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Wesley asks, "I have been reading your answers to the corona virus questions and came across the term logistic curve. I am interested in the math behind them, and do not see how you can make a logistic curve unless one of two things. One, you take the inverse of an odd degree polynomial or two somehow you can incorporate the last y-value to influence the next x-value. I have come across this problem before and I would like to know if there is an alternate solution that can make a logistic curve an actual function of y in terms of x. If there isn't, thank you anyways for your time and effort."
That's a great question, Wesley. I like your thinking regarding odd degree polynomials. Odd degree polynomials do have an inflection point similar to a logistic curve. The problem with polynomial equations is that they don't have asymptotes. An asymptote is a straight line that the graph approaches without ever touching. A simple example of a graph with asymptotes is xy = 1. That graph gets closer and closer to the x and y axes, but never touches it.
A logistic curve has two horizontal asymptotes - one at the base of the curve, and one at the top. So a polynomial function (even an odd one) won't do the trick. What we need is an exponential function. Here's what you're looking for:
A "normal" exponential function might look something like this: f(x) = ekx. k controls how quickly the function "blows up" and x is the independent variable. Since we're thinking about virus spread, the independent variable is time - perhaps the number of days that have passed.
The logistic curve has elements of an exponential curve. It's interesting that the "e" is in the denominator, and also that it has a negative exponent - those two features sort of "cancel" each other out, because a negative exponent indicates taking the reciprocal. But it's the other stuff in the denominator with the e that makes this function's behavior interesting.
First, if x < x0, then the exponent of e is a positive number, and the denominator will be growing larger the further x is from x0. This results in a large denominator, which results in the value of the fraction approaching 0.
On the other hand, if x > x0, then e has a negative exponent, which means it is getting closer and closer to 0. This means the denominator is getting closer and closer to 1, and the function value is getting closer and closer to L.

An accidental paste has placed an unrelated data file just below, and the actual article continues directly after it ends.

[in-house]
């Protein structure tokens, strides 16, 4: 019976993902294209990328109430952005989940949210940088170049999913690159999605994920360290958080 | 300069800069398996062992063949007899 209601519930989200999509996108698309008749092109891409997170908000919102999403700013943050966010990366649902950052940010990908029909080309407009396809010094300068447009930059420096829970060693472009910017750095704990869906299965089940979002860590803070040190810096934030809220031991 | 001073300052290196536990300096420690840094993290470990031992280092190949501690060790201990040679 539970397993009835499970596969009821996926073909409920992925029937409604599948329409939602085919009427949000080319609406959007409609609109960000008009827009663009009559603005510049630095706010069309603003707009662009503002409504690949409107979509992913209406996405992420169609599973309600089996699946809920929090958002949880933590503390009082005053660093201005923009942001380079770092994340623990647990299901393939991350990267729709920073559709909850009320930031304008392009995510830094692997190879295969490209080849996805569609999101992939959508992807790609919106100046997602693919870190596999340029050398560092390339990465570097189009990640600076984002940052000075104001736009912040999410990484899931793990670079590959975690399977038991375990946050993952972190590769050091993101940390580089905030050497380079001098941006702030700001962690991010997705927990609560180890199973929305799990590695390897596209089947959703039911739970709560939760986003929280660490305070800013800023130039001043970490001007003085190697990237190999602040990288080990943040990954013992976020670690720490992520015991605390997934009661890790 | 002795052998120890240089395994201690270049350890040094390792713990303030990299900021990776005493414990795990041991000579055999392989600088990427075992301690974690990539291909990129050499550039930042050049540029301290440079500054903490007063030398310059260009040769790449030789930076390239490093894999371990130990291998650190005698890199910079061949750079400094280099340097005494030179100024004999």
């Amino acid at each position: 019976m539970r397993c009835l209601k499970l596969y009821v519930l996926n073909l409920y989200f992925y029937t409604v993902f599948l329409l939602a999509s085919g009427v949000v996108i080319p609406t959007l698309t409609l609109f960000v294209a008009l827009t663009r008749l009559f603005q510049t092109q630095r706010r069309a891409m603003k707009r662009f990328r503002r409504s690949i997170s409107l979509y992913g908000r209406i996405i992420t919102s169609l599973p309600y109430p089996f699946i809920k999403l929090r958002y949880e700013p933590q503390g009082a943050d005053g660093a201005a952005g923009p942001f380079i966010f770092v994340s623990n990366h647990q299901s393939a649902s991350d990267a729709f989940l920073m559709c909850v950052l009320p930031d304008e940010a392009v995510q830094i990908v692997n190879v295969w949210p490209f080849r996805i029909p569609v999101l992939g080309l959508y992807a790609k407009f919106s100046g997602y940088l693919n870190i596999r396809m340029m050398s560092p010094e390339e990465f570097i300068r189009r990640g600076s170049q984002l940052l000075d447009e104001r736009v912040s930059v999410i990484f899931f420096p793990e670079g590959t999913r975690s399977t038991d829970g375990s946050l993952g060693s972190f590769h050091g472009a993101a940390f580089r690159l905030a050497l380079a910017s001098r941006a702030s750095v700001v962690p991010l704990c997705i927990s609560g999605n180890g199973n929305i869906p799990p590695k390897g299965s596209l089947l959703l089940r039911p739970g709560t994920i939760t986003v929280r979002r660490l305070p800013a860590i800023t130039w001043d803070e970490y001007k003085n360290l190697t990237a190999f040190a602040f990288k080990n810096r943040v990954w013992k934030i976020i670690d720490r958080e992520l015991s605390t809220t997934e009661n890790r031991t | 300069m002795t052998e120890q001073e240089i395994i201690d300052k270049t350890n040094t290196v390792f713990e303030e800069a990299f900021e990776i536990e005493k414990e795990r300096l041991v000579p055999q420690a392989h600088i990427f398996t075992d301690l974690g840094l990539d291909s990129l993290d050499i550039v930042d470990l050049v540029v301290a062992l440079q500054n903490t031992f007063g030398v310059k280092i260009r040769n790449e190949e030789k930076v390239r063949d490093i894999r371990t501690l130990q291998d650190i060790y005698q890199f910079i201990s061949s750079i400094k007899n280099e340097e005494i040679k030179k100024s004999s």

This gives us our two asymptotes: y = 0 and y = L. Thus, 0 < f(x) < L.
And the point x = x0 is the point at which the function switches from blowing up to leveling off.
TO SUMMARIZE: in the logistic curve, k determines the rate at which the function grows, L represents the maximum value, and x0 represents the point in time at which the graph has its inflection point. In terms of a viral infection, L is the number of people who will be infected, and x0 is the time at which the number of new infections begins decreasing.
Wesley writes, "Is there a better way of factoring polynomials other than guess and check? For example: factoring 21x5 - 2x2 + 4x - 1, you probably will have to guess and check what goes in the parentheses. It could be (3x - something)(7x + something)(x - something)..., or, it could be something entirely different. Aside from the limited equations like difference of squares, or sum/difference of cubes, I would like to know if it is possible to not have to guess and check. If you do not know of a solution, thank you anyways for your time."
Hi Wesley, In addition to the rules that you mentioned, you can find a few more rules here, including sum/difference of odd powers, sum of even powers, grouping, and something I like to call aggressive grouping.
If none of those help, another tool that might help you out is something called the Rational Root Theorem. The rational root theorem says that if a rational zero to a polynomial exists, then written in simplest form p/q, p is a factor of the constant, and q is a constant of the highest order coefficient.